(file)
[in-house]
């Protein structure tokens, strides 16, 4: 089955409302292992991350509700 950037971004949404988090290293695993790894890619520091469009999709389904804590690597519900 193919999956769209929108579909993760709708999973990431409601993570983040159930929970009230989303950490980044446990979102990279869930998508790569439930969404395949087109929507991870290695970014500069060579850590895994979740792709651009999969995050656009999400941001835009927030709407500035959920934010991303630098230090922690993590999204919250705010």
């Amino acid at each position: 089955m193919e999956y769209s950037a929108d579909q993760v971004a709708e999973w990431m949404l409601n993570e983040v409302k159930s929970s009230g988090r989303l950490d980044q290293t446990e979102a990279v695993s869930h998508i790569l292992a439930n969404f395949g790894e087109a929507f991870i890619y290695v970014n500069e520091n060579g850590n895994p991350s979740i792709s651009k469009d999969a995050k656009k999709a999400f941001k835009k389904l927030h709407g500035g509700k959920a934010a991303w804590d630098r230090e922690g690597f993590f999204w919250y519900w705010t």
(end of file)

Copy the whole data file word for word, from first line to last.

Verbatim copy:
[in-house]
């Protein structure tokens, strides 16, 4: 089955409302292992991350509700 950037971004949404988090290293695993790894890619520091469009999709389904804590690597519900 193919999956769209929108579909993760709708999973990431409601993570983040159930929970009230989303950490980044446990979102990279869930998508790569439930969404395949087109929507991870290695970014500069060579850590895994979740792709651009999969995050656009999400941001835009927030709407500035959920934010991303630098230090922690993590999204919250705010």
């Amino acid at each position: 089955m193919e999956y769209s950037a929108d579909q993760v971004a709708e999973w990431m949404l409601n993570e983040v409302k159930s929970s009230g988090r989303l950490d980044q290293t446990e979102a990279v695993s869930h998508i790569l292992a439930n969404f395949g790894e087109a929507f991870i890619y290695v970014n500069e520091n060579g850590n895994p991350s979740i792709s651009k469009d999969a995050k656009k999709a999400f941001k835009k389904l927030h709407g500035g509700k959920a934010a991303w804590d630098r230090e922690g690597f993590f999204w919250y519900w705010t």